Asian Professional Awards 2014 Nomination for Prof Sharma


CRY St. George's Hospital, London 27/02/12Leading cardiologist, Professor Sanjay Sharma has been shortlisted in the Medical category at the inaugural Asian Professional Awards.

Over 4,000 nominations and votes were received this year paying tribute to inspirational individuals from the Asian community that contribute in every conceivable sector of national life.

Professor Sharma joined St George’s University of London in 2010 as Professor of Cardiology and is currently Lead of the Inherited Cardiomyopathies and Sports Cardiology Unit.

He is, Consultant Cardiologist for the leading charity, Cardiac Risk in the Young (CRY), Medical Director for Virgin London Marathon, Cardiologist for the English Institute of Sport, British Rugby League and the British Lawn Tennis Association – as well as playing a major role in the medical team for the 2012 London Olympics.

The Emirates Stadium, London will play host to the prestigious black-tie event on 27th November 2014, where final winners will be announced, as well as honouring the outstanding achievements of Asian professionals nationwide.

Alison Cox MBE, Chief Executive and Founder of CRY says; “We have had the privilege of working alongside Sanjay for nearly 20 years – almost as long as CRY’s “history” – and we have always been immensely proud of his achievements in the world of cardiology and sports medicine.

“Without Sanjay’s specialist help and advice, leadership, ongoing commitment and above all, the donation of his time to CRY, I do not believe that our pioneering cardiac screening programme would be where it is today. Thanks to Sanjay’s work and dedication, we are now able to offer a hugely subsidised screening programme, which now tests around 15,000 young people every year. We have a team of amazing Research Fellows at St George’s Hospital, under Sanjay’s expert supervision and, due to this, we are making great progress in our understanding of the causes of young sudden cardiac death, exploring differences between different ethnic backgrounds as well as elite athletes and the general population.”

She concludes; “CRY owes so much to Sanjay and we are delighted to learn of this latest accolade from the Asian Professional Awards.”

Other comments from leading politicians and decision makers include:

Rt Hon David Cameron MP, Prime Minister and Leader of the Conservatives said, “These new awards recognise just some of the many thousands of Asian professionals who are excelling in Britain today. Whether it’s in the court room, the newsroom or the classroom, Asian men and women are not only providing expert services, skills and capabilities; they are delivering for Britain too.”

Rt Hon Nick Clegg MP, Deputy Prime Minister and Leader of the Liberal Democrats said, “For many years, Britain’s professional sectors have seemed closed off to people from certain backgrounds. Finally, that is changing. It’s talented people like you that are helping to make that happen.”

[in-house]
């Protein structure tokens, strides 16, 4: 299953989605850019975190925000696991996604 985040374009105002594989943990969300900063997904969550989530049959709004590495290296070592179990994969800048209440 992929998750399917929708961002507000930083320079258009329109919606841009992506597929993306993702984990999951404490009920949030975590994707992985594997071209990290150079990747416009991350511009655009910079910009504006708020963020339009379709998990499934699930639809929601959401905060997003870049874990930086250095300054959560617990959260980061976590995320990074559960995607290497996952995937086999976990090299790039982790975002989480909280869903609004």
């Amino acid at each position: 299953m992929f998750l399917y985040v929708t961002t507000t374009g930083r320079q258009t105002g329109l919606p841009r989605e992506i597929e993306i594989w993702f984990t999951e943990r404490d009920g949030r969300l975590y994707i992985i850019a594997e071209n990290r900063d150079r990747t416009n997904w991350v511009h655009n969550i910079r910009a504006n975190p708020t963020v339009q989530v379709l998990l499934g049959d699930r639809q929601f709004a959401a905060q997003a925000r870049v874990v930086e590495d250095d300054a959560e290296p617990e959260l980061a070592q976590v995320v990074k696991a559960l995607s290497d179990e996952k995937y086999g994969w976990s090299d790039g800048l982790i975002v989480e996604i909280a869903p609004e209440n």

Rt Hon Ed Miliband MP, Leader of the Labour Party said, “An evening where the focus is solely on celebrating the success of British Asian is an example to the younger generation of Asian men and women in this country, who sometimes lack role models. The younger generation will look at the success of the nominees and winners, and I hope that they will be able to seek inspiration.”

Boris Johnson, Mayor of London said, “I am delighted that London is hosting the inaugural Asian Professional Awards. For centuries, our vibrant and diverse Asian community has been a vital part of what makes our city so great, contributing to its economic prosperity across a wide variety of sectors and helping to make it the success that it is today.”


For more information or to arrange an interview with Professor Sharma, please call Jo Hudson in the CRY Press Office on 020 7112 4905 / 0770 948 7959 /

Notes to editors:

CRY’s screening programme is overseen by Professor Sanjay Sharma (Professor of Inherited Cardiovascular Disease and Sports Cardiology at St George’s Hospital London and Medical Director of the Virgin London Marathon). Prof Sharma makes no charge for supervising the CRY screening programme, so with his support CRY is able to subsidise the programme so that each appointment only costs £35. Privately these tests could cost in excess of £200.

CRY was founded in May 1995 to raise awareness of Sudden Arrhythmia Death Syndrome (SADS). In addition to bereavement support, CRY also funds specialist research projects as well as providing a nationwide, subsidised screening programme for young, people (35 & under).

CRY works closely with a number of MPs to try and improve awareness of sudden cardiac death in young people. This has resulted in the creation of the CRY All Party Parliamentary Group (currently 108 members).

Sudden death syndrome strikes down hundreds of young people – many of whom were involved in sport – at the prime of their lives. Sport does not cause this problem – but it can exacerbate an existing undiagnosed condition. In 80% of all cases there are no prior signs or symptoms.

Sudden Cardiac Death (SCD) is an umbrella term for a number of different heart conditions that affect fit and healthy people which, if not treated can result in a dramatic and or / spontaneous death. In about one in 20 cases of sudden cardiac death, no recognised cause can be found – even after post-mortem. Many experts are now claiming that the actual number of deaths recorded could just be ‘the tip of the iceberg’ with many causes being wrongly recorded as asthma, epilepsy or even drowning.